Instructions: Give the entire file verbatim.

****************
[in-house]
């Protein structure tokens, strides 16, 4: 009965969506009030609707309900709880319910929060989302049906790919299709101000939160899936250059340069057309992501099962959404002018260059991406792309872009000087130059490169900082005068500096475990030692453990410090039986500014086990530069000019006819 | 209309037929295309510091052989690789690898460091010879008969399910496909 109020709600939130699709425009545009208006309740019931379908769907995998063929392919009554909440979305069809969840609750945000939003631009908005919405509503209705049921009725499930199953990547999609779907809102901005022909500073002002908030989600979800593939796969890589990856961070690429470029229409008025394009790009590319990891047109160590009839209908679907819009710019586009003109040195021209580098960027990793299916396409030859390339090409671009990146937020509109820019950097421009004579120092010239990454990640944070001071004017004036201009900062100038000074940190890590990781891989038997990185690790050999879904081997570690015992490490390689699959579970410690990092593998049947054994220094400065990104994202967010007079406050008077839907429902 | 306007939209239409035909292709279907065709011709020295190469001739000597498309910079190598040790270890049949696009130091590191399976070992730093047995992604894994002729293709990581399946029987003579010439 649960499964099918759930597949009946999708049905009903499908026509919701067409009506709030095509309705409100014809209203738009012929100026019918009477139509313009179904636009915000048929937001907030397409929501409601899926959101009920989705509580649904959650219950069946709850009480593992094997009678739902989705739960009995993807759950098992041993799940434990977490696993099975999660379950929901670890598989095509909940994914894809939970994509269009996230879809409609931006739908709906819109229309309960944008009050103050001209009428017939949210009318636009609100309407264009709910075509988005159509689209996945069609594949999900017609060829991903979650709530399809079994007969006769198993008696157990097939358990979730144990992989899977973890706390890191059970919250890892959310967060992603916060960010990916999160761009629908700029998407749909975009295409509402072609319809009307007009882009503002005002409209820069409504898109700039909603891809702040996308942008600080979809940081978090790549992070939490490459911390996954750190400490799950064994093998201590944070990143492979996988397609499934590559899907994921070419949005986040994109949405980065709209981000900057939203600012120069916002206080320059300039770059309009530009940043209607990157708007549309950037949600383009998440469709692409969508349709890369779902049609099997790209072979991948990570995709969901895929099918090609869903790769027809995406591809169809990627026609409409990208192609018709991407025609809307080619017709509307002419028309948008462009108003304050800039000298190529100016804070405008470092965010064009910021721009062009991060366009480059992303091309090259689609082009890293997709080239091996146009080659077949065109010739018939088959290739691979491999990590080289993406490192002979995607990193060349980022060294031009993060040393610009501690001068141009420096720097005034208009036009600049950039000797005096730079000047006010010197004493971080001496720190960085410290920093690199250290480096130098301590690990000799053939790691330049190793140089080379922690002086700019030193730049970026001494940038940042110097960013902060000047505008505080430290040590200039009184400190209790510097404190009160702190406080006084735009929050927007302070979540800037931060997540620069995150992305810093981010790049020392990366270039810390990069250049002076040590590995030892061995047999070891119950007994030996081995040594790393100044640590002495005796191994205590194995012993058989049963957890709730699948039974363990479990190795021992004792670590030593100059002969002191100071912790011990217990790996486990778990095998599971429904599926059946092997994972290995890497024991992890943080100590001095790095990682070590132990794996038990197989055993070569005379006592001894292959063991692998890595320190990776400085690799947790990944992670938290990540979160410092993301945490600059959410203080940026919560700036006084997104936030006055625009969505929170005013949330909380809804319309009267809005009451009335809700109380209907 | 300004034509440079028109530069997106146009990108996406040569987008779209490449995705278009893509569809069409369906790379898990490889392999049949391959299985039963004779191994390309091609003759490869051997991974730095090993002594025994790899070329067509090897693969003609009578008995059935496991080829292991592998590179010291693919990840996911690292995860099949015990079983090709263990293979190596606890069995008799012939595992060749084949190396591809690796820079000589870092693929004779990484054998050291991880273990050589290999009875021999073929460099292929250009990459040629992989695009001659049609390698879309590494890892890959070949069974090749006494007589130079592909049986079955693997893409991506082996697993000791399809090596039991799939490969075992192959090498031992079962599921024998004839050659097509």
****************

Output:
[in-house]
């Protein structure tokens, strides 16, 4: 009965969506009030609707309900709880319910929060989302049906790919299709101000939160899936250059340069057309992501099962959404002018260059991406792309872009000087130059490169900082005068500096475990030692453990410090039986500014086990530069000019006819 | 209309037929295309510091052989690789690898460091010879008969399910496909 109020709600939130699709425009545009208006309740019931379908769907995998063929392919009554909440979305069809969840609750945000939003631009908005919405509503209705049921009725499930199953990547999609779907809102901005022909500073002002908030989600979800593939796969890589990856961070690429470029229409008025394009790009590319990891047109160590009839209908679907819009710019586009003109040195021209580098960027990793299916396409030859390339090409671009990146937020509109820019950097421009004579120092010239990454990640944070001071004017004036201009900062100038000074940190890590990781891989038997990185690790050999879904081997570690015992490490390689699959579970410690990092593998049947054994220094400065990104994202967010007079406050008077839907429902 | 306007939209239409035909292709279907065709011709020295190469001739000597498309910079190598040790270890049949696009130091590191399976070992730093047995992604894994002729293709990581399946029987003579010439 649960499964099918759930597949009946999708049905009903499908026509919701067409009506709030095509309705409100014809209203738009012929100026019918009477139509313009179904636009915000048929937001907030397409929501409601899926959101009920989705509580649904959650219950069946709850009480593992094997009678739902989705739960009995993807759950098992041993799940434990977490696993099975999660379950929901670890598989095509909940994914894809939970994509269009996230879809409609931006739908709906819109229309309960944008009050103050001209009428017939949210009318636009609100309407264009709910075509988005159509689209996945069609594949999900017609060829991903979650709530399809079994007969006769198993008696157990097939358990979730144990992989899977973890706390890191059970919250890892959310967060992603916060960010990916999160761009629908700029998407749909975009295409509402072609319809009307007009882009503002005002409209820069409504898109700039909603891809702040996308942008600080979809940081978090790549992070939490490459911390996954750190400490799950064994093998201590944070990143492979996988397609499934590559899907994921070419949005986040994109949405980065709209981000900057939203600012120069916002206080320059300039770059309009530009940043209607990157708007549309950037949600383009998440469709692409969508349709890369779902049609099997790209072979991948990570995709969901895929099918090609869903790769027809995406591809169809990627026609409409990208192609018709991407025609809307080619017709509307002419028309948008462009108003304050800039000298190529100016804070405008470092965010064009910021721009062009991060366009480059992303091309090259689609082009890293997709080239091996146009080659077949065109010739018939088959290739691979491999990590080289993406490192002979995607990193060349980022060294031009993060040393610009501690001068141009420096720097005034208009036009600049950039000797005096730079000047006010010197004493971080001496720190960085410290920093690199250290480096130098301590690990000799053939790691330049190793140089080379922690002086700019030193730049970026001494940038940042110097960013902060000047505008505080430290040590200039009184400190209790510097404190009160702190406080006084735009929050927007302070979540800037931060997540620069995150992305810093981010790049020392990366270039810390990069250049002076040590590995030892061995047999070891119950007994030996081995040594790393100044640590002495005796191994205590194995012993058989049963957890709730699948039974363990479990190795021992004792670590030593100059002969002191100071912790011990217990790996486990778990095998599971429904599926059946092997994972290995890497024991992890943080100590001095790095990682070590132990794996038990197989055993070569005379006592001894292959063991692998890595320190990776400085690799947790990944992670938290990540979160410092993301945490600059959410203080940026919560700036006084997104936030006055625009969505929170005013949330909380809804319309009267809005009451009335809700109380209907 | 300004034509440079028109530069997106146009990108996406040569987008779209490449995705278009893509569809069409369906790379898990490889392999049949391959299985039963004779191994390309091609003759490869051997991974730095090993002594025994790899070329067509090897693969003609009578008995059935496991080829292991592998590179010291693919990840996911690292995860099949015990079983090709263990293979190596606890069995008799012939595992060749084949190396591809690796820079000589870092693929004779990484054998050291991880273990050589290999009875021999073929460099292929250009990459040629992989695009001659049609390698879309590494890892890959070949069974090749006494007589130079592909049986079955693997893409991506082996697993000791399809090596039991799939490969075992192959090498031992079962599921024998004839050659097509």